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Brining Olives

Congratulations, you have olives! Now what to do?

Please don’t try to eat them fresh from the tree; they are really, really bitter.

  • One option is to cure them by brining them; a simple process outlined below.
  • Select only olives free of flaws. To paraphrase an old adage, “one spoiled olive ruins the batch”.
  • Make a solution by mixing 1.5 cups of Kosher or sea salt (without iodine) to one gallon of water. The old fashioned method is to put a raw egg in the shell, in the bottom of a container of water.
  • Pour in salt until the egg floats to the top.
  • Place the olives in a glass or ceramic container. Cover the olives with the above mixture.
  • Weight the olives down with one-gallon Ziploc bags filled with the same brine solution to keep them submerged in the brining solution.
  • Store the olives in a cool place, about 65-72 degrees.
  • In approximately 6 weeks, test the olives by tasting one. The olives should no longer taste bitter. If they do, keep them in the brine a few weeks longer. For the more technically inclined, when the PH meter reads 4.6, the olives are ready.
  • If you think the olives are too salty, pour off the brine, then cover them with cool water and soak for several hours. Drain, cover with fresh water. Store in the refrigerator. Your olives are now ready to eat.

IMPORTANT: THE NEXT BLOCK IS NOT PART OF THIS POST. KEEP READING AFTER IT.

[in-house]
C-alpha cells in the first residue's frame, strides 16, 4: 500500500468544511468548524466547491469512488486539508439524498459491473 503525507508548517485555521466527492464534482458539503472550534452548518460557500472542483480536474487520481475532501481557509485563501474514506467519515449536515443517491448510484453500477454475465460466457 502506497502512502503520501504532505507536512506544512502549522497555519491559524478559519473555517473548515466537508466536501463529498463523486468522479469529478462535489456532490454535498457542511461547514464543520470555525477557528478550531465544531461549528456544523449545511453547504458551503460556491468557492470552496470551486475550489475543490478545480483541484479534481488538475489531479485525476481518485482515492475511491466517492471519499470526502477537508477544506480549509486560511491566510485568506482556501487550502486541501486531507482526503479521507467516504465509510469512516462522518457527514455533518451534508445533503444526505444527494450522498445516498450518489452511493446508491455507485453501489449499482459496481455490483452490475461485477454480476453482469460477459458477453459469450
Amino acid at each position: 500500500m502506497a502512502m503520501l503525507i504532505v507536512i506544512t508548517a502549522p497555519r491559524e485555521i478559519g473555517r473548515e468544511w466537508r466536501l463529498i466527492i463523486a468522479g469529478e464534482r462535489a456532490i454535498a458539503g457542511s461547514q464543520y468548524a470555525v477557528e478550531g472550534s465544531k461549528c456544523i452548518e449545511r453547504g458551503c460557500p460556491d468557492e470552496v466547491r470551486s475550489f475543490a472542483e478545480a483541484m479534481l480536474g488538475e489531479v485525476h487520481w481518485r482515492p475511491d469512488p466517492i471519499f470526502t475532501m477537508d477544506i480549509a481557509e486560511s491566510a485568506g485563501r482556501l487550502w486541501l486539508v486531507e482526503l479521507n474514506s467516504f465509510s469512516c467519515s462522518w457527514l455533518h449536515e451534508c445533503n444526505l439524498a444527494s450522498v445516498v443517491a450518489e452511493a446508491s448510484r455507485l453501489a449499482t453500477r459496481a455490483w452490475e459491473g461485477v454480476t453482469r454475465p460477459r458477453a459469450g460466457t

Serving suggestions

Place the cured olives in a bowl of olive oil (Sandy Oaks Extra Virgin Olive Oil is a good choice). Add peppercorns, garlic cloves, fresh herbs, or any citrus peel. Let olives marinate for a few hours to infuse them with these flavors.

Download The Recipe

2 thoughts on “Brining Olives

  1. I thought the olives have to be cut (scored) or pricked, when brining. Is that not the case?

  2. Growing up ” curing” olives was a yearly ritual
    Being a big Italian family this was part of preparing for winter.
    We ate olives with bread and wine at every meal!
    I remember my mother had ” special ” bricks that she would pass out to all six siblings
    We would ” smash” the olives before the brining started.
    Some we pitted and some were left with the pit still in.
    The pitted olives cured faster than the others.
    They both were delicious!!

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